SINGAPORE - She might have lost in straight sets yesterday but Mao Shi Hui feels that the past week's performance is a good stepping stone to the South-east Asia (SEA) Games next year.
After all, the 22-year-old Singaporean did not have the best of preparations for the Old Chang Kee Singapore Squash Open 2014.
She flew in from the United States - where she is studying sociology at Yale University - just before the tournament started but did well to progress all the way to the final of the Women's Premier category.
Facing Malaysian Rachel Arnold in the final at the Kallang Squash Centre yesterday, Mao, seeded second, put up a good fight against the tournament's top seed but still lost 5-11, 10-12, 5-11.
Speaking to The New Paper after her match, Mao said: "I think I've done quite well over the past few days, considering the circumstances that I've had to face.
"As for my performance, based on the fact that Rachel's a professional player with a much higher world ranking, I thought I did pretty good."
Mao is hoping to use this week's experience as a platform to qualify for next year's South-east Asia (SEA) Games, which will be hosted by Singapore.
The first round of qualification for the biennial Games will be held on Friday.
She said: "I'm trying to take things one step at a time, so at the top of my list right now is definitely next year's SEA Games.
"We're having the SEA Games trials after Christmas and, until March, I will play my squash in the collegiate circuit in the US. After that, I'm going to train all the way until the SEA Games in June.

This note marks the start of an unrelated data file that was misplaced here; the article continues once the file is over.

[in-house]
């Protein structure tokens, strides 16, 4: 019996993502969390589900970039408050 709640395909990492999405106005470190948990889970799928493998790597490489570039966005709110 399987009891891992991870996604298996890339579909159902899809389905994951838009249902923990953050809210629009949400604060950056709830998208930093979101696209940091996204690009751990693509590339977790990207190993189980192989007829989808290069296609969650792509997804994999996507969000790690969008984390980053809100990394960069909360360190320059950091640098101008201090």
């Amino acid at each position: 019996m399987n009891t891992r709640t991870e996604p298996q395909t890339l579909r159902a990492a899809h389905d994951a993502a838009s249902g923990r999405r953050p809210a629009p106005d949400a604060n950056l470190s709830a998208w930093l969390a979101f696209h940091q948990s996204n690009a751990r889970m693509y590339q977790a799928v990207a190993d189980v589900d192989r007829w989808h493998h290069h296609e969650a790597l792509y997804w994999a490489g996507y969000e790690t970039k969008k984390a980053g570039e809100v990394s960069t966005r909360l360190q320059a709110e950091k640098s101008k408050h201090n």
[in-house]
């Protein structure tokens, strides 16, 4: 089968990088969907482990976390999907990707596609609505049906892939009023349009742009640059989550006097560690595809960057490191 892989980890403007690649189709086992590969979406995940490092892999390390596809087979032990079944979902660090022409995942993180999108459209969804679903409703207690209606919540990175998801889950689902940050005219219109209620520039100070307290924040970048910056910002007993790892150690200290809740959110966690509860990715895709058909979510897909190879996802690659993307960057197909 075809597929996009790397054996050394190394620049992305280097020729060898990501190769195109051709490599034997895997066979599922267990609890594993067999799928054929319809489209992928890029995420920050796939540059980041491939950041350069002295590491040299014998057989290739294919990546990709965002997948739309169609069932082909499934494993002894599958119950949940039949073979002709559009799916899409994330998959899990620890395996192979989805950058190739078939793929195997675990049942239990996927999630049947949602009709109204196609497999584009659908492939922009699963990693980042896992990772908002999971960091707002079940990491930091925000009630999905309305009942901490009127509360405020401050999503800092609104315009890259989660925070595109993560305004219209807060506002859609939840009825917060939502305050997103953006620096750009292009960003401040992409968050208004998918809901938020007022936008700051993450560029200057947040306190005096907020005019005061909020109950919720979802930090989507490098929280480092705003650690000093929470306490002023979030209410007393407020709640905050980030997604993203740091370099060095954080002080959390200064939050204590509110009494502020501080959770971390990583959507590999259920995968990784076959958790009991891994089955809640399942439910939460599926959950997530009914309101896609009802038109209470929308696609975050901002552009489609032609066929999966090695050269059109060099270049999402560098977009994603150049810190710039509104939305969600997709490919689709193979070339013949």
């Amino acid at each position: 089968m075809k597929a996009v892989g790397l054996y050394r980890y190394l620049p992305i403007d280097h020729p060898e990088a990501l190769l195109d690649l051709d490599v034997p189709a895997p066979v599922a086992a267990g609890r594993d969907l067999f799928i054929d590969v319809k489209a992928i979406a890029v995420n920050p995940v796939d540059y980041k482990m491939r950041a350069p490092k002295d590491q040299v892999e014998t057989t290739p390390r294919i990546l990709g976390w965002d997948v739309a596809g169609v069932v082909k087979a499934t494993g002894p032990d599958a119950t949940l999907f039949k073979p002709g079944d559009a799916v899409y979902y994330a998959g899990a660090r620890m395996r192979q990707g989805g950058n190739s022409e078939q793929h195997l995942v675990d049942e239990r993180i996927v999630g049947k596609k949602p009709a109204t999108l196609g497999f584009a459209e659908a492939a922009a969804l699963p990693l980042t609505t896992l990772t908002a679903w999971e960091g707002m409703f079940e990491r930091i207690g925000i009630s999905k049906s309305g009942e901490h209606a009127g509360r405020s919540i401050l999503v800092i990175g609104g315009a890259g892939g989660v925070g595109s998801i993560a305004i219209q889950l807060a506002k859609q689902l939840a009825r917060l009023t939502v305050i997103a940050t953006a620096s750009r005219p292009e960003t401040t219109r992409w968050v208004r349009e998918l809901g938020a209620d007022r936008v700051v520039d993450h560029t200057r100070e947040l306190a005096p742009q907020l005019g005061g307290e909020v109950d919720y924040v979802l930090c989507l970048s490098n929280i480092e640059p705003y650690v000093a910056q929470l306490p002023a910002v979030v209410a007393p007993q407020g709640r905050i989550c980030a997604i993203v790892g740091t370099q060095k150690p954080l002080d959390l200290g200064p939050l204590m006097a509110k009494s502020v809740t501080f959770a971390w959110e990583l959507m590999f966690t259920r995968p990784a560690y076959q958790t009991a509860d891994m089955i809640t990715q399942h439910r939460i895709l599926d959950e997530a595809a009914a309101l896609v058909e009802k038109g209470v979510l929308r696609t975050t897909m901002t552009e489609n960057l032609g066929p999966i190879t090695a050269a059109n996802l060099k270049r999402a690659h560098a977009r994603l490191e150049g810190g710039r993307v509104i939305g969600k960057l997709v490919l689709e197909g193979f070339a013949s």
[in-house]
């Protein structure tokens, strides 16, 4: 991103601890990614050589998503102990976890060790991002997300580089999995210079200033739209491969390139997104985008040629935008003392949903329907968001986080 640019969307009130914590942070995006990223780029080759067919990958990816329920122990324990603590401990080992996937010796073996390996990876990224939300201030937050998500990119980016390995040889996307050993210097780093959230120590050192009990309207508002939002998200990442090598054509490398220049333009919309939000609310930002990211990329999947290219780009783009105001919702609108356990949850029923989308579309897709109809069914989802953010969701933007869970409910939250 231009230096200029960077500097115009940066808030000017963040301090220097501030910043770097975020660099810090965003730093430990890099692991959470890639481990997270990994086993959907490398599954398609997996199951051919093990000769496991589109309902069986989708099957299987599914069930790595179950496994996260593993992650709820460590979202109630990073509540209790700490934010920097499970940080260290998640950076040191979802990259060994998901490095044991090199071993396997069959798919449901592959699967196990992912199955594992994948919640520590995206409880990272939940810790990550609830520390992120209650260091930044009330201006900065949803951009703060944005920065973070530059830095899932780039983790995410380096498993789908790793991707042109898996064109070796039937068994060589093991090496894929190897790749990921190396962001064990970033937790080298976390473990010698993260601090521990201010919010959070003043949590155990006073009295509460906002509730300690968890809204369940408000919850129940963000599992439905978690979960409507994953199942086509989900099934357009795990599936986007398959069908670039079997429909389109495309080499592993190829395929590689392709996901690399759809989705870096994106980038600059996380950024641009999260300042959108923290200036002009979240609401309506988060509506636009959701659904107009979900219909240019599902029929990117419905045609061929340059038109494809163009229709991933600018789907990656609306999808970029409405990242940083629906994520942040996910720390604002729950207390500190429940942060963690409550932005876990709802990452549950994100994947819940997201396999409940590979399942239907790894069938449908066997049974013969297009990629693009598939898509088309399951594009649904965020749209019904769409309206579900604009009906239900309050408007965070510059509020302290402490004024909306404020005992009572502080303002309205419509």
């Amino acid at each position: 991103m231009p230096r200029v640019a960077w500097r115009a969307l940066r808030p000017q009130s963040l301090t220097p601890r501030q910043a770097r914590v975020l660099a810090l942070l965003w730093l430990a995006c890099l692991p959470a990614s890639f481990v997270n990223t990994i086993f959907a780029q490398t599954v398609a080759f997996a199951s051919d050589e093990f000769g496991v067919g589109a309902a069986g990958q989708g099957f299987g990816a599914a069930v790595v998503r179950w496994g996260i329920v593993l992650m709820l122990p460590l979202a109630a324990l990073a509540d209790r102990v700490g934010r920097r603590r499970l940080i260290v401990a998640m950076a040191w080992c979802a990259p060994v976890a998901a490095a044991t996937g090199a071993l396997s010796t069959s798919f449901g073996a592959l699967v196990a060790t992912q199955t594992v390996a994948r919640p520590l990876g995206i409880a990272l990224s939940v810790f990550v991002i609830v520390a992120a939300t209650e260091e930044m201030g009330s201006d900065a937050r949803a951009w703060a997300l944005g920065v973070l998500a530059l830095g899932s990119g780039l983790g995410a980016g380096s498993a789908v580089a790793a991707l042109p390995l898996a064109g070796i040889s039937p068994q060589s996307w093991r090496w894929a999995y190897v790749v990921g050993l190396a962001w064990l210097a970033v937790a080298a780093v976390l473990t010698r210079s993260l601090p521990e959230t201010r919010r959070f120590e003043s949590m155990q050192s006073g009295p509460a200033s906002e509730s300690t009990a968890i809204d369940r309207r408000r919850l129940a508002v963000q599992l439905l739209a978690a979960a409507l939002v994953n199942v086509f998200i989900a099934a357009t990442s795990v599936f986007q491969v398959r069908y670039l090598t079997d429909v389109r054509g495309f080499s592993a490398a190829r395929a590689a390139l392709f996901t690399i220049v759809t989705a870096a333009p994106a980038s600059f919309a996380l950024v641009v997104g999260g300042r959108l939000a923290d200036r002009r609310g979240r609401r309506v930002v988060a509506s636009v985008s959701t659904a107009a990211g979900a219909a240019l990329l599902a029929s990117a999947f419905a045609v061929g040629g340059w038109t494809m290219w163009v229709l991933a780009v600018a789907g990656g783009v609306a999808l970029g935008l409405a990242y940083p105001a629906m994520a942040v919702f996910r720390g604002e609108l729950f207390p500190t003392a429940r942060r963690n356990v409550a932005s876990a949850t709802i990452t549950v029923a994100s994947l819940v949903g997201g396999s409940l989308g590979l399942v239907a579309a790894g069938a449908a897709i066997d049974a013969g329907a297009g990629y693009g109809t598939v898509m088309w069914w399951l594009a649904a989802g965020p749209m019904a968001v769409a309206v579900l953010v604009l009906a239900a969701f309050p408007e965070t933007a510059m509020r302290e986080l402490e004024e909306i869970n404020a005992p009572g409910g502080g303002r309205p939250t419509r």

"It's going to be an exciting year, and I can't wait."
Woffles Wu, president of the Singapore Squash Rackets Association (SSRA), wants to build on the success of the Old Chang Kee Singapore Squash Open 2014.
Speaking to The New Paper on the sidelines of the tournament, the 53-year-old plastic surgeon said: "We (SSRA) have been trying to stimulate and grow the next generation of squash players and, to that end, the progress over the past year has been very successful.
"We're trying to create a micro-environment by creating tournaments, improving refereeing standards and boosting mass participation. I think we've been doing that well.
"Just look at this tournament. We managed to get a wonderful title sponsor in Old Chang Kee.
"The players like the tournament, the parents like it too, and that's the important thing about squash."
The long-term aim of the SSRA lies in youth development, which will guarantee the future of the sport.
Said Wu: "Tournaments like the Singapore Open are not just preparation for next year's SEA Games.
"We're looking at planning for many subsequent SEA Games after that. Singapore has talent, and what we need is more of such international-level tournaments to inspire our youngsters.
"The kids need to have something to train for, because hunger feeds success."
This article was first published on December 22, 2014.
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